-By Tom Miller–
Driving back to our condo after viewing the Patriot’s historic comeback at Super Bowl 51, I forgot where that last tope (pronounced toe-pay) was. A tope is a Mexican speed bump and it can be built anywhere unannounced. If you’re driving at night when you’re likely to fail to see one coming, it will dismantle your chassis.
Topes are real impediments to unfettered mobility but they also are metaphors for the way local government runs, at least in this small town on the east coast of Mexico’s Yucatan, where I’ve just taken a brief respite. Any resident can build a tope on a public street in front of his house, at any dimension and without any permissions. As well as the impediment to forward progress, the tope’s nefarious night life represents the black box nature of how projects get approved and exceptions are granted here.
This beach community south of Cancun is outside the larger municipality that surrounds it and many foreigners have property here. The municipality has an elected president (same as mayor) and representatives, but those who live outside of the municipal territory do not receive many government services – sewer, water, street lights, street construction or repair – despite voting and paying taxes. So locals must create their own quasi-government to get basic services and, inconsistently, seek approval from the state or the municipality on actions that on occasion require official approval.
So this little pueblo has two increasingly problematic issues that afflict its citizens. Firstly, Locals who largely must create their own governance have to find a way to build community and accomplish necessary tasks without formal authority. Secondly, secret deals and favors tend to be the currency of daily operations, such that one Mexican local told me, “I vote, but I don’t trust anyone in government.” Which sounds too much like the U.S.
And yet, this is not like the U.S. It’s been eye opening to see these two mutually energizing maladies undermine the quality of life among locals. The failure to find common ground among neighbors in the absence of police power means that roads are repaired in front of some properties but remain mine fields in front of others.
Need a police officer? Buy one. Every housing unit that wants security hires its own guards. Ambulance? You’re welcome to chip in to pay for the van, attendants, uniforms, gas but you don’t have to. And because the EMS attendants don’t know if you’ve contributed, the day you lie panting on the beach, you’ll get service, payment or not. So why bother to chip in if others will? And if you want topes done right, you can buy your own well-constructed speed bump and brand it with your name or the name of a relative whose jaw was broken bouncing over one of the poorly designed cement hurdles.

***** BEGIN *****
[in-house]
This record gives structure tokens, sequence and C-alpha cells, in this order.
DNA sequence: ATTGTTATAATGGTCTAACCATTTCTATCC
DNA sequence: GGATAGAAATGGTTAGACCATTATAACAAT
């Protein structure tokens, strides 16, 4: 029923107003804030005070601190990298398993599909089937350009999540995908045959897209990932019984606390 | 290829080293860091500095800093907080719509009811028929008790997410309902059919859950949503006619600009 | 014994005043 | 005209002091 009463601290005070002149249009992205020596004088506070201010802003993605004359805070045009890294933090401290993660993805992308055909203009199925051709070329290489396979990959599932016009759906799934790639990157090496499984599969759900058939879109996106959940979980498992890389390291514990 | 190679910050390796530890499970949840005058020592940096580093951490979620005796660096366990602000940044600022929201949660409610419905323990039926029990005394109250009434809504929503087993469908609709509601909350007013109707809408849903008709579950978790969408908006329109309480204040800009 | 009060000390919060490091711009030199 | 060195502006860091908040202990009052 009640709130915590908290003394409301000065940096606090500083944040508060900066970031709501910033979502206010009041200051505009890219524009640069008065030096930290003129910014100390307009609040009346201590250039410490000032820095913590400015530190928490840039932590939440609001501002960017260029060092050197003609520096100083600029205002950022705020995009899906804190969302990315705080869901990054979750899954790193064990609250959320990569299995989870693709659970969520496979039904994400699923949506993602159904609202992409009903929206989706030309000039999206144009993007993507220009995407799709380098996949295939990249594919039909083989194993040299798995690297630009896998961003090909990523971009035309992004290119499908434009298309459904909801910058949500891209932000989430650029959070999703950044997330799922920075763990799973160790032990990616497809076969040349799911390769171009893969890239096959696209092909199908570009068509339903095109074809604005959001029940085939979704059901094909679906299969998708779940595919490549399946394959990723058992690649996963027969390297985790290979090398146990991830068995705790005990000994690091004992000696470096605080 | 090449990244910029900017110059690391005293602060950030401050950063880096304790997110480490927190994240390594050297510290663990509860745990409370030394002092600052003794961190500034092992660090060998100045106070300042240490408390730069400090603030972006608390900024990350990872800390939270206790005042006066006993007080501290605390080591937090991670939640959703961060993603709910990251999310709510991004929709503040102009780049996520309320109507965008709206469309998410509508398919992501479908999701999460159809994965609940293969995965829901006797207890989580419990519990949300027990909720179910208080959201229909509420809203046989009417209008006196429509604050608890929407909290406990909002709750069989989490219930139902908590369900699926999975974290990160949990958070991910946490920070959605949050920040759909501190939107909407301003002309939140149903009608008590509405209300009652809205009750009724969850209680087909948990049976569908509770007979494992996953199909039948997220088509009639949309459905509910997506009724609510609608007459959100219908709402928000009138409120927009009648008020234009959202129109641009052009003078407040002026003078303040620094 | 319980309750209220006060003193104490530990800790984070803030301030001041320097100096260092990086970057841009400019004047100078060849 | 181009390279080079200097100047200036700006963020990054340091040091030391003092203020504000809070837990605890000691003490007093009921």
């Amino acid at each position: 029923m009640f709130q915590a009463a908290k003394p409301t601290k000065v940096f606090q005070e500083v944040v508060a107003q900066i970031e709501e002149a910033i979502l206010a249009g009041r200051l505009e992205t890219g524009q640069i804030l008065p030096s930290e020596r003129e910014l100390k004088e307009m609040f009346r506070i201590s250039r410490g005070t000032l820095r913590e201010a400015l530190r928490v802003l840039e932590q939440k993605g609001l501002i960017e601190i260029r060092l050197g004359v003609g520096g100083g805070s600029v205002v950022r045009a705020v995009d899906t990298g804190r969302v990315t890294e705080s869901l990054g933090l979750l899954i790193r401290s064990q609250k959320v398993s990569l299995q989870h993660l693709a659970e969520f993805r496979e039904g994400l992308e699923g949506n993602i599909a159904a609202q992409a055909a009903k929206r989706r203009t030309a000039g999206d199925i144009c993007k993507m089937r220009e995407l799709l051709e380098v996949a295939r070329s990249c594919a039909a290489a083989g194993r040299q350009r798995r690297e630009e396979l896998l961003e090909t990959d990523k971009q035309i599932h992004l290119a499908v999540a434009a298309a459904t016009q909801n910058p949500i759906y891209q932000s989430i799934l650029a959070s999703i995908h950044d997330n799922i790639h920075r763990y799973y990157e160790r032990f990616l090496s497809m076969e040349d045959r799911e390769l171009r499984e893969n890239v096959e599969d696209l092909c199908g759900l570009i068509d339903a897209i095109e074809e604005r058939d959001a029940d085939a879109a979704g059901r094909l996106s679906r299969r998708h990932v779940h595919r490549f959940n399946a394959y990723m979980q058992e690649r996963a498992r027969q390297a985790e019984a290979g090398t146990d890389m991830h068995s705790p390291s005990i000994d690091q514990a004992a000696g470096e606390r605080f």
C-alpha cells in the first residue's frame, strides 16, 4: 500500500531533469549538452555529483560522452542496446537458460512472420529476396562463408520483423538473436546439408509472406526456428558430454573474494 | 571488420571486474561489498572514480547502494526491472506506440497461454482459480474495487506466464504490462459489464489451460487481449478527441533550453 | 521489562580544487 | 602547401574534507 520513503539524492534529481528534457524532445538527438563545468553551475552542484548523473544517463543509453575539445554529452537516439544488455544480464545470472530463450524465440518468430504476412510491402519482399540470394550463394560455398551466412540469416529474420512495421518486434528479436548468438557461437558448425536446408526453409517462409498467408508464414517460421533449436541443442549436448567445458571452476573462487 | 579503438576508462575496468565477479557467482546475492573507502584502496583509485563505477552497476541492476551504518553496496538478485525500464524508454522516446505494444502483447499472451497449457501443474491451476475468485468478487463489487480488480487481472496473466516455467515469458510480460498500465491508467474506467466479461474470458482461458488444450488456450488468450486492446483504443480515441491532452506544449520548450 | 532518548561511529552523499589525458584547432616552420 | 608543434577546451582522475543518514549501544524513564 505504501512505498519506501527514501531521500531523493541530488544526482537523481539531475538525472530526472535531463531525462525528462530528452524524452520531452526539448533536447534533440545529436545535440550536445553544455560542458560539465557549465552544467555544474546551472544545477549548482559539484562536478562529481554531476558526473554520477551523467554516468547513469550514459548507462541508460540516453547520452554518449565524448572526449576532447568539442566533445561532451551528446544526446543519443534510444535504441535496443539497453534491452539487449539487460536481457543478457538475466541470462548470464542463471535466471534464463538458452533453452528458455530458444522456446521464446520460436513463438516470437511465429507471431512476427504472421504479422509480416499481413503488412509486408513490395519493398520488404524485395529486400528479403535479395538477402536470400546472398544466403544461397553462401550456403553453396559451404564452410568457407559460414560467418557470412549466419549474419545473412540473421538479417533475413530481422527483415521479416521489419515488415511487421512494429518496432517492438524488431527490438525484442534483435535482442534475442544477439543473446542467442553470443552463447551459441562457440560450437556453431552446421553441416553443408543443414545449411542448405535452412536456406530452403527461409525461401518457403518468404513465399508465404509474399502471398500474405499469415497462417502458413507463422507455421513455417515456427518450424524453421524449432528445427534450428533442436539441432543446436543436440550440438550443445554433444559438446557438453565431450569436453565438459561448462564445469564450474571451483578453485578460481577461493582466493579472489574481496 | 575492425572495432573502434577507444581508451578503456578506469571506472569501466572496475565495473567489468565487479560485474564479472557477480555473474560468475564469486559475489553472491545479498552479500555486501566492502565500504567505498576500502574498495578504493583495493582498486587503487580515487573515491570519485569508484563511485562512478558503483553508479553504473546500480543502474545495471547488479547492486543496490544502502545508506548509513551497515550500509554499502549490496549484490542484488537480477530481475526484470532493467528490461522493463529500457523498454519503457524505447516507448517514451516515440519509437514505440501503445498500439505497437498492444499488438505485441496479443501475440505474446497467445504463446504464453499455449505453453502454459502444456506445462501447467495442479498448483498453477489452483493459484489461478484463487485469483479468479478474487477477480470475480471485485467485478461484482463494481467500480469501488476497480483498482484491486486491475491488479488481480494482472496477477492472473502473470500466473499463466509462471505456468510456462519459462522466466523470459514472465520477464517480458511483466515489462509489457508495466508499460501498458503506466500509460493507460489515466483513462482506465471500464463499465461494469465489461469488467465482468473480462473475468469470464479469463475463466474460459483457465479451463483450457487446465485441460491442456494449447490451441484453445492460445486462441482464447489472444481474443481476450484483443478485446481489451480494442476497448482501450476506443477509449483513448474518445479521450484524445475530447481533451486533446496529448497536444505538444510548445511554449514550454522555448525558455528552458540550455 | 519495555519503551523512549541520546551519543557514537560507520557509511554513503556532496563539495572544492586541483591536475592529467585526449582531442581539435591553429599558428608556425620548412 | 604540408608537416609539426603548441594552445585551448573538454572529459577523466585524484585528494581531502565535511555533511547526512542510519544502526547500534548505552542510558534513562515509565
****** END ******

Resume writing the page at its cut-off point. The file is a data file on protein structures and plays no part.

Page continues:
The absence of government may sound alluring to some, but the consequence in Mexico amounts to anarchy.
With the inability to require consensus or even enforce a majority vote, comes corruption on a scale even cynics wouldn’t claim in the U.S. Today’s paper reports the newly inaugurated “Corruptour” bus that takes riders to 27 sites of government corruption in the capital city.
In this sleepy outskirt site, tales are told of payments made to traffic cops who will not hesitate to let you drive off without a citation if you offer a gratuity “for the family.” The house down the block was purchased by a transport company whose vans now encamp between a line of single family homes, thanks to a functionary in Cancun who approved this illegal use and is reputedly seen riding in the new commercial vans for his own purposes. With a simple pay off, new buildings grow an extra floor where three floors were officially the maximum. The richest land owner in these parts decided to close off public access to the main beach, sparking massive demonstrations and a complete shutdown of entry to town. At the turn of each new mayoral term, there regularly is coercion to maximize tax collections – often with threats to re-measure property lines where more square meters would mean higher bills. And the relative of a local was the most recent mayor to be caught stealing thousands of pesos from the city treasury.
As the peso plummets against the dollar and national editorials wax more forcefully about confronting an ill-behaved neighbor to the north, locals on this side of the Caribbean have their hands full with challenges that start at the curb, rising and falling by fate if not forecast.
And I have a car repair bill to pay.
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